October is upon us. Now that we've gotten back-to-school under our belts, many of our minds will be moving on to Thanksgiving festivities. Or Oktoberfest. Or the fall TV schedule. Or hockey season or baseball playoffs or Halloween, with its costumes, candy and scary flicks.
But is anyone out there thinking about Christmas?
Thinking about December holiday spending in early October just seems wrong. Even stores don't usually launch their candy-canes-and-carols marketing onslaught until November 1st. But for many Canadians, holiday spending will put them into a financial hole that can take months to dig out of.
According to a 2010 TD Canada Trust survey, the average Canadian will drop $587 on food, gifts and entertainment this holiday season. For those of us who are living paycheque to paycheque with a fork-load of debt, those extra hundreds of dollars will only weigh us down further come January.
As reported by Noreen Rasbach in Home Cents last year, an Environics survey found that 23 per cent of Canadians said they would finance their purchases of presents on credit cards while four per cent even said they would cash in some investments to buy gifts. Nearly half of those surveyed said they would pick up a little something for themselves while shopping for others.
It's easy to get caught up in a holiday shopping frenzy. To avoid racking up debt you will have a hard time paying off later, save $5 a day from now until December 25th, says Consolidated Credit Counseling Services of Canada Inc. With a little discipline, you might welcome January with no holiday shopping debts.
“Canadians are in this financial trouble because most subscribe to the ‘I see it, I want it, and I buy it’ philosophy of holiday and everyday spending,” says Jeffrey Schwartz, executive director of Consolidated Credit. According to Mr. Schwartz, shopping on impulse and using credit to pay for purchases are sure ways to make bad financial situations worse.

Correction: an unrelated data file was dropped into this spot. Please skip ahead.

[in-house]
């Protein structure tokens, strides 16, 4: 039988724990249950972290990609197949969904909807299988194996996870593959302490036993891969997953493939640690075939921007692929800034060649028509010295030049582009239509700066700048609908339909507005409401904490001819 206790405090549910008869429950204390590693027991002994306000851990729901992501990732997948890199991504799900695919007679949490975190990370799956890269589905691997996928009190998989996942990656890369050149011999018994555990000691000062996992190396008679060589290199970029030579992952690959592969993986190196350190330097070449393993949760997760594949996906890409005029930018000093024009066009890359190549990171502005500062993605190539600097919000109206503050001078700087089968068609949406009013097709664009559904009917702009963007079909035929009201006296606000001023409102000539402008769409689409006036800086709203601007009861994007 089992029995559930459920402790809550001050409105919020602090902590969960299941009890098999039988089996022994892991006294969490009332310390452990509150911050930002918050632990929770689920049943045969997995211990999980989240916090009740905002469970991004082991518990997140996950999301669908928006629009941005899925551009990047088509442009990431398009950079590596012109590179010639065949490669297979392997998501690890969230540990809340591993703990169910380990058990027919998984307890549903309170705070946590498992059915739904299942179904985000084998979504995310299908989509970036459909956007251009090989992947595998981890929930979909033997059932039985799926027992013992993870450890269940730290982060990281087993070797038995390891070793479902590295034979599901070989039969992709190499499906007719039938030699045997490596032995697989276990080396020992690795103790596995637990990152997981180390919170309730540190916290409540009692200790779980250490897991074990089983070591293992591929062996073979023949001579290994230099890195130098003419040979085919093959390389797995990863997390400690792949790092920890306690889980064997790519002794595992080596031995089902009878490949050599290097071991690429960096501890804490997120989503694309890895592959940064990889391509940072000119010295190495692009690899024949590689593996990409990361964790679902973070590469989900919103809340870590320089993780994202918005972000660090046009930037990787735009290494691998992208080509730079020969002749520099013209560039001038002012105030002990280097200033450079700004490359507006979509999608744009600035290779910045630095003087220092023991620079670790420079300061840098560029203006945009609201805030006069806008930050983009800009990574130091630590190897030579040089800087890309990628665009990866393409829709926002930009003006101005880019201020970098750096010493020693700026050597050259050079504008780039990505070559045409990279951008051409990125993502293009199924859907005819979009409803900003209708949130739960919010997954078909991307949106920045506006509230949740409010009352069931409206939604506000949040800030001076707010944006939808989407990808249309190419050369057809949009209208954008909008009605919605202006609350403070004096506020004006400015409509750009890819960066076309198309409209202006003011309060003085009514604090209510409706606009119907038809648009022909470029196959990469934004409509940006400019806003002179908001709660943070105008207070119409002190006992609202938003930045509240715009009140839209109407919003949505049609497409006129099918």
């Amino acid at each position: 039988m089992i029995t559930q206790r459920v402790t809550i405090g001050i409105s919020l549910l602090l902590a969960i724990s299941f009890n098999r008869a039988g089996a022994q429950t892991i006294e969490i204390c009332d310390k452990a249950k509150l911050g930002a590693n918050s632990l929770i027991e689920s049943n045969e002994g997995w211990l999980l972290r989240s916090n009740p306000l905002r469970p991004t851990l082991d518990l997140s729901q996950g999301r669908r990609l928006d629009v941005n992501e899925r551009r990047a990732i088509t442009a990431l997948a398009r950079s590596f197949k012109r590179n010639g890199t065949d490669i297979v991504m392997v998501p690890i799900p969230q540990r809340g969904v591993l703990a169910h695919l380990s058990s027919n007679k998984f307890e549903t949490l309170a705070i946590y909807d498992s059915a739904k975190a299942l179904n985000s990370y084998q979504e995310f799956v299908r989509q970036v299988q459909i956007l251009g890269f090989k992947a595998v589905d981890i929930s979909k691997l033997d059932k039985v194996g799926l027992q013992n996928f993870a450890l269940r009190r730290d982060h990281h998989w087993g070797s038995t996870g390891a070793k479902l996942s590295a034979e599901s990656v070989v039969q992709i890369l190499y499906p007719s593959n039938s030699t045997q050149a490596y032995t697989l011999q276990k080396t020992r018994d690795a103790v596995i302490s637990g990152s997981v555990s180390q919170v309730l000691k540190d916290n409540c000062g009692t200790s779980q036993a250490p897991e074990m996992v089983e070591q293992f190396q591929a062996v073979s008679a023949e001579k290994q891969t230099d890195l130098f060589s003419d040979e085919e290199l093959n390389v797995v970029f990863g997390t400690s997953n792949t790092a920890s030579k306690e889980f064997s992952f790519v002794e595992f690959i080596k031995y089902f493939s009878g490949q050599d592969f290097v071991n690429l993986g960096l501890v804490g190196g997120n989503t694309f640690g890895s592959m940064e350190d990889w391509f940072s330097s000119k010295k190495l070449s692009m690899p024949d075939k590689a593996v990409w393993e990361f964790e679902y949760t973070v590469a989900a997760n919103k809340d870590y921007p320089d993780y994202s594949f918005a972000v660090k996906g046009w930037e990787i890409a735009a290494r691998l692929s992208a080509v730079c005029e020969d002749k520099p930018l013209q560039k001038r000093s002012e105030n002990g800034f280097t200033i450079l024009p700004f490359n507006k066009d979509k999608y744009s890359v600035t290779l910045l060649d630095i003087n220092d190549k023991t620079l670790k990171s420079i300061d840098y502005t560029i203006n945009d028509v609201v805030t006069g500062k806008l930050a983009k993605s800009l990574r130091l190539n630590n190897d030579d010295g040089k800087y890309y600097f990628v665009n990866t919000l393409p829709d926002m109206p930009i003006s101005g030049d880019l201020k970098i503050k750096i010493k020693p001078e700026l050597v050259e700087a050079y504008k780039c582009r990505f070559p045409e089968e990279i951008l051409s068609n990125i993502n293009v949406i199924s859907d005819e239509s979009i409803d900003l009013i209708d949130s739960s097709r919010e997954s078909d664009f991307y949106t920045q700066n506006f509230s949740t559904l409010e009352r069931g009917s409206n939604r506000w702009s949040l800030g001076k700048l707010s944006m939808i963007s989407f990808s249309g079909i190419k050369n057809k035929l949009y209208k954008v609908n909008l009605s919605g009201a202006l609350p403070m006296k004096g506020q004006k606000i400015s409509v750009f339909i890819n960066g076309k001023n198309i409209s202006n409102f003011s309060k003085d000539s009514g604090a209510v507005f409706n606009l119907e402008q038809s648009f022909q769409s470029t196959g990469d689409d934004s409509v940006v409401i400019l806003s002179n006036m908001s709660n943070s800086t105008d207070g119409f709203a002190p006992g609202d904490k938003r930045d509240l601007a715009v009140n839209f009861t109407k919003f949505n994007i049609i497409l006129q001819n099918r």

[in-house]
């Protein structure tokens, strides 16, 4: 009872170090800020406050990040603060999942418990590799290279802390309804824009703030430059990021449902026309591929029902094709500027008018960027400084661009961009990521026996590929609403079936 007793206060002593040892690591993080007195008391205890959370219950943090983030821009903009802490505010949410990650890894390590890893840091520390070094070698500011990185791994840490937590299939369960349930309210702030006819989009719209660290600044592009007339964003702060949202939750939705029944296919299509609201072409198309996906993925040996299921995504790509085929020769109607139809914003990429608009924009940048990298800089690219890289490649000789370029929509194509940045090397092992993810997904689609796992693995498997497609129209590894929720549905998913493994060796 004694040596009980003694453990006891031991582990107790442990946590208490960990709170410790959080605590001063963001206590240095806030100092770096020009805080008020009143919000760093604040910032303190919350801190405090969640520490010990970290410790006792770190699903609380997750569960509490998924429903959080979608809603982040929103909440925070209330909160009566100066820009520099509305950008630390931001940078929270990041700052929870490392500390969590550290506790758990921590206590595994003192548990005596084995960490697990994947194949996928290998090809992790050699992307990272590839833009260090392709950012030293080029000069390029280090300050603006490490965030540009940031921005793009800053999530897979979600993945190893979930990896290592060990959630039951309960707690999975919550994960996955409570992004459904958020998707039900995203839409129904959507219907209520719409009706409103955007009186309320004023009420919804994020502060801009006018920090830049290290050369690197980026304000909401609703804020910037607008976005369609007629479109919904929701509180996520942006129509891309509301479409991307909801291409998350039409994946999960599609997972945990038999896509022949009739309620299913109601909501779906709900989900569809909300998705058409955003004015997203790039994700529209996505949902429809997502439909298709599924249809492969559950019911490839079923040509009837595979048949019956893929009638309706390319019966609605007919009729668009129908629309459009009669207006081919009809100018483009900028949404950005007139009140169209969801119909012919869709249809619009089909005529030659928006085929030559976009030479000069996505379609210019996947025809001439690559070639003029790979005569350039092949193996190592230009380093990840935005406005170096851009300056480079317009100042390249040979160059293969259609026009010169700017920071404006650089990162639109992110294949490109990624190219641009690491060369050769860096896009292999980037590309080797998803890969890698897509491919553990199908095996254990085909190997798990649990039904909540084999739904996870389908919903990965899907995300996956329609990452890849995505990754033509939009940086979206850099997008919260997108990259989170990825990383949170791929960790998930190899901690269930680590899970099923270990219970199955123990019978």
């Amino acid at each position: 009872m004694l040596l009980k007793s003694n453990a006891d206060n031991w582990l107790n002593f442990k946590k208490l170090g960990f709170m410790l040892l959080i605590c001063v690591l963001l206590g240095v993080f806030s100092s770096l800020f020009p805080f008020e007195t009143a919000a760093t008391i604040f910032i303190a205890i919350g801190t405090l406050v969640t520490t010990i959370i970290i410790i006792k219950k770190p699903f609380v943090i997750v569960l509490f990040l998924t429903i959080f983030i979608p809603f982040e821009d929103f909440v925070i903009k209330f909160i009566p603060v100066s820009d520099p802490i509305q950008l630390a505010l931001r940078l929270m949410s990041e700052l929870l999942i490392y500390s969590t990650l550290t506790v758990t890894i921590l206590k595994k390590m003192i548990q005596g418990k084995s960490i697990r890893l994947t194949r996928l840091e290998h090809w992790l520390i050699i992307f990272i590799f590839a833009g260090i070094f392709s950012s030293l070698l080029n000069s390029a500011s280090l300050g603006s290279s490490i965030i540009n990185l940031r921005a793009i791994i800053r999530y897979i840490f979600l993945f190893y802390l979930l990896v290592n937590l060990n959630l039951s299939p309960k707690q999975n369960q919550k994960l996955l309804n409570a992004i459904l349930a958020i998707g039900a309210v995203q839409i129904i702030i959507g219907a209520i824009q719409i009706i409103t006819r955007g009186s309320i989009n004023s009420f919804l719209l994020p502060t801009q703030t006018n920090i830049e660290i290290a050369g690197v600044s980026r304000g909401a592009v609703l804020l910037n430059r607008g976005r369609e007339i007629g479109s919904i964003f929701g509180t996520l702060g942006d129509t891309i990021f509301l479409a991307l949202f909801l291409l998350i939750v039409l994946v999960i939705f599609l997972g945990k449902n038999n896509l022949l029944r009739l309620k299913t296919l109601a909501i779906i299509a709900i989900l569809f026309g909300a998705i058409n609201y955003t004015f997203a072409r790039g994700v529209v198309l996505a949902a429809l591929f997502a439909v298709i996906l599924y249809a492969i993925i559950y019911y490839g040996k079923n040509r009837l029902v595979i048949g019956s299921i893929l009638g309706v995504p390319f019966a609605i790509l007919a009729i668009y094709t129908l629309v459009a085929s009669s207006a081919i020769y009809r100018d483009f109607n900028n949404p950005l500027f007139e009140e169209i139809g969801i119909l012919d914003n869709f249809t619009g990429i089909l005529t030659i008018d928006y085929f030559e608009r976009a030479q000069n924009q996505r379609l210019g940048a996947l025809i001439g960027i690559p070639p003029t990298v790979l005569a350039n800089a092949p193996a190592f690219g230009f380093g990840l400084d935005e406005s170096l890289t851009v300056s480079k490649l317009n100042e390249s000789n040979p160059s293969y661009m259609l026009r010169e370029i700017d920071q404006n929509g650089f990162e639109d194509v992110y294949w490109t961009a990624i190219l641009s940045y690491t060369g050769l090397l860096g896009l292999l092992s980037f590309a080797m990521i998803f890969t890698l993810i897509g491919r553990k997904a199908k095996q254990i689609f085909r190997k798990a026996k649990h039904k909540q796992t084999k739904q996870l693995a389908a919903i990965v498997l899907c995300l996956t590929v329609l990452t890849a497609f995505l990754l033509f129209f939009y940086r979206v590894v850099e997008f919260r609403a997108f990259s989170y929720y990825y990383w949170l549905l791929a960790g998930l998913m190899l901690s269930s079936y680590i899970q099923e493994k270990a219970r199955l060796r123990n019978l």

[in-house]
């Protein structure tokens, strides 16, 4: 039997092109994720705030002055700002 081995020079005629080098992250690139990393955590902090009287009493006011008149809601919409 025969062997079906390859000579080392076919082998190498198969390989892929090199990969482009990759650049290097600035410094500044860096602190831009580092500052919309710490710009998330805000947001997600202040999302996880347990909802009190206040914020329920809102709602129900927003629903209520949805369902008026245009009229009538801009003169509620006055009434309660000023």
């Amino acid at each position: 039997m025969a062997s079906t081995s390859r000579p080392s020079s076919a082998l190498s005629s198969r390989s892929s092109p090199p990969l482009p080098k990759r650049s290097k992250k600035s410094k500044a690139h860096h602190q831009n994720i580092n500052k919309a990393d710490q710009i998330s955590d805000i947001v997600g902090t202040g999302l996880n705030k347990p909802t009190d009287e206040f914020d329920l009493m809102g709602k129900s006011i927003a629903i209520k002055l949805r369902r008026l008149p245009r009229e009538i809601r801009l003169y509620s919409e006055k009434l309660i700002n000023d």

“If Canadians make a holiday season budget before they start shopping, they will have a better chance of controlling their spending, and not incurring any additional debt,” he said.
Here are some tips from Consolidated Credit to keep that post-holiday financial hangover at bay:
1) Have a set amount of money (the aforementioned $5 per day or whatever you think you can afford) automatically taken from your bank account and deposited into a holiday shopping bank at regular intervals. You will be unlikely to notice the daily deficit, and it's less tempting than a coffee can in the kitchen cupboard.
2) Be like Santa and make a list. Figure out all the people you need to buy for, then determine how much you want to spend on each gift.
3) Add up your total and see if you can afford that amount without using credit. If it's not looking good, reassess. After all, the holidays aren't about proving how extravagant you can be, right? Some might suggest you use your credit cards to take advantage of Air Miles or other points programs. However, if it will be too tempting to go over-budget or simply not pay off your debts, leave the credit card out of your shopping plan.
4) To reduce your gift-giving commitments, suggest a Secret Santa gift exchange instead of the “everyone-buys-for-everyone-else” scenario with family members or work colleagues. I find buying for children can really get out of hand -- do you really need to get gifts for each of your friends' kids?
5) Look for deals online, check store flyers and use money-saving coupons (another reason to start your planning early).
6) You knew there would be a tough one: Buy only what you need. Stick to your plan and don't splurge on yourself. You'll be getting plenty of gifts in a couple short months -- do you really need something new right this minute?
7) Plan where and when you will shop. Schedule a few shopping days well before that “last-week-to-go” crunch. It will allow you to comparison-shop, find better deals and avoid impulse buying, because you won't be grabbing madly for a pricey gift just because you're desperate to find something that mom/dad/Aunt Loretta is going to like.
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